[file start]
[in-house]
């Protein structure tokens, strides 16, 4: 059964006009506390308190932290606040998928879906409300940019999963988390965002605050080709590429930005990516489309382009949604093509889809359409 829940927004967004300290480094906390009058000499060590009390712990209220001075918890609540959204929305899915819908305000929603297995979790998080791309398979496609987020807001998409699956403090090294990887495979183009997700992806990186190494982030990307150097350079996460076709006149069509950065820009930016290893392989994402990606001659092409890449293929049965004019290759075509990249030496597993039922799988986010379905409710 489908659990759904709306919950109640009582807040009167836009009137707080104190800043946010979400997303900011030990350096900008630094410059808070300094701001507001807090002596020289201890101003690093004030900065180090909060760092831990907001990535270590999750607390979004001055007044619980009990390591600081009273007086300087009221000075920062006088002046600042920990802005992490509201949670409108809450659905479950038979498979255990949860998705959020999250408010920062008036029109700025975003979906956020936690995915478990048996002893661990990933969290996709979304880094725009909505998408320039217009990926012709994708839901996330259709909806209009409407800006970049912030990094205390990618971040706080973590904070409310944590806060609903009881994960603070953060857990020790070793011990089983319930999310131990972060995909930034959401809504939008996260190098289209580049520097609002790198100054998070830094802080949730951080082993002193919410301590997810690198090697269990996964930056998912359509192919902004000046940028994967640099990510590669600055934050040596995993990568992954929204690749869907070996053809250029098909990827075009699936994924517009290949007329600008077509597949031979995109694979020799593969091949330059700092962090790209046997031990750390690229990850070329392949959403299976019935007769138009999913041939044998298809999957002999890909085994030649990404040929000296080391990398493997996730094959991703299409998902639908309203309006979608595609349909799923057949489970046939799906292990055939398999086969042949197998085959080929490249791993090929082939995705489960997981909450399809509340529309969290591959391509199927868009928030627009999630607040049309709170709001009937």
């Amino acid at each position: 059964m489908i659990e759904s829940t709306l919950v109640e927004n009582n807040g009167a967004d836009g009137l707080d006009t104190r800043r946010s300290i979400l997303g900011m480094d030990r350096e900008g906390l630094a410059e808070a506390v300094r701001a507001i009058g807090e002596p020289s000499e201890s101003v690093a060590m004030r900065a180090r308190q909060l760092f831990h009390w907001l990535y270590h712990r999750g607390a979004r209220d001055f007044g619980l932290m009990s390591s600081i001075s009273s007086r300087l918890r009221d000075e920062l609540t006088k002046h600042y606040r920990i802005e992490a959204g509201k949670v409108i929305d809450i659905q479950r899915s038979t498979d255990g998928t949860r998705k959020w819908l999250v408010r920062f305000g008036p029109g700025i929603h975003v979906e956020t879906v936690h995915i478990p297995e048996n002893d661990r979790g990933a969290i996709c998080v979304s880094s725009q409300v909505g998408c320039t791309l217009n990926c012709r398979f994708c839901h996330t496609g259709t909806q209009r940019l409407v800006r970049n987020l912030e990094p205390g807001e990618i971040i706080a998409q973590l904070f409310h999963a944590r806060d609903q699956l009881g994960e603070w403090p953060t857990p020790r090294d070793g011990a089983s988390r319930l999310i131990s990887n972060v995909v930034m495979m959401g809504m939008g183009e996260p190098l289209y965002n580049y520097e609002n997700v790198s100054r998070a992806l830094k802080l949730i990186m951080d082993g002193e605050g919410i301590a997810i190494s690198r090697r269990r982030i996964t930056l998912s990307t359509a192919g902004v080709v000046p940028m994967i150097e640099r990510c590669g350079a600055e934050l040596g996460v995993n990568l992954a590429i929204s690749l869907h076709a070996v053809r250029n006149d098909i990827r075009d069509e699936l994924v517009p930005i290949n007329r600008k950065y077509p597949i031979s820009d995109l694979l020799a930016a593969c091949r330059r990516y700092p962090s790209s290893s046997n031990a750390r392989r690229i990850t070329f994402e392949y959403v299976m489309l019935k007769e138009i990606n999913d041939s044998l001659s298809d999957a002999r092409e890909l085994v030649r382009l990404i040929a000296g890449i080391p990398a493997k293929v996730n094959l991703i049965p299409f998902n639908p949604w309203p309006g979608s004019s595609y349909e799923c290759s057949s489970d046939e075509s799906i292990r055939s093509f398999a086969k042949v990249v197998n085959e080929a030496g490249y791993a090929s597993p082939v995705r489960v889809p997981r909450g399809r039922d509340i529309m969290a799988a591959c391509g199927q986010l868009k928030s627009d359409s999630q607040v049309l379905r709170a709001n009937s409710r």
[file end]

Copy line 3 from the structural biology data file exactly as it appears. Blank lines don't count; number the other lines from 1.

């Amino acid at each position: 059964m489908i659990e759904s829940t709306l919950v109640e927004n009582n807040g009167a967004d836009g009137l707080d006009t104190r800043r946010s300290i979400l997303g900011m480094d030990r350096e900008g906390l630094a410059e808070a506390v300094r701001a507001i009058g807090e002596p020289s000499e201890s101003v690093a060590m004030r900065a180090r308190q909060l760092f831990h009390w907001l990535y270590h712990r999750g607390a979004r209220d001055f007044g619980l932290m009990s390591s600081i001075s009273s007086r300087l918890r009221d000075e920062l609540t006088k002046h600042y606040r920990i802005e992490a959204g509201k949670v409108i929305d809450i659905q479950r899915s038979t498979d255990g998928t949860r998705k959020w819908l999250v408010r920062f305000g008036p029109g700025i929603h975003v979906e956020t879906v936690h995915i478990p297995e048996n002893d661990r979790g990933a969290i996709c998080v979304s880094s725009q409300v909505g998408c320039t791309l217009n990926c012709r398979f994708c839901h996330t496609g259709t909806q209009r940019l409407v800006r970049n987020l912030e990094p205390g807001e990618i971040i706080a998409q973590l904070f409310h999963a944590r806060d609903q699956l009881g994960e603070w403090p953060t857990p020790r090294d070793g011990a089983s988390r319930l999310i131990s990887n972060v995909v930034m495979m959401g809504m939008g183009e996260p190098l289209y965002n580049y520097e609002n997700v790198s100054r998070a992806l830094k802080l949730i990186m951080d082993g002193e605050g919410i301590a997810i190494s690198r090697r269990r982030i996964t930056l998912s990307t359509a192919g902004v080709v000046p940028m994967i150097e640099r990510c590669g350079a600055e934050l040596g996460v995993n990568l992954a590429i929204s690749l869907h076709a070996v053809r250029n006149d098909i990827r075009d069509e699936l994924v517009p930005i290949n007329r600008k950065y077509p597949i031979s820009d995109l694979l020799a930016a593969c091949r330059r990516y700092p962090s790209s290893s046997n031990a750390r392989r690229i990850t070329f994402e392949y959403v299976m489309l019935k007769e138009i990606n999913d041939s044998l001659s298809d999957a002999r092409e890909l085994v030649r382009l990404i040929a000296g890449i080391p990398a493997k293929v996730n094959l991703i049965p299409f998902n639908p949604w309203p309006g979608s004019s595609y349909e799923c290759s057949s489970d046939e075509s799906i292990r055939s093509f398999a086969k042949v990249v197998n085959e080929a030496g490249y791993a090929s597993p082939v995705r489960v889809p997981r909450g399809r039922d509340i529309m969290a799988a591959c391509g199927q986010l868009k928030s627009d359409s999630q607040v049309l379905r709170a709001n009937s409710r």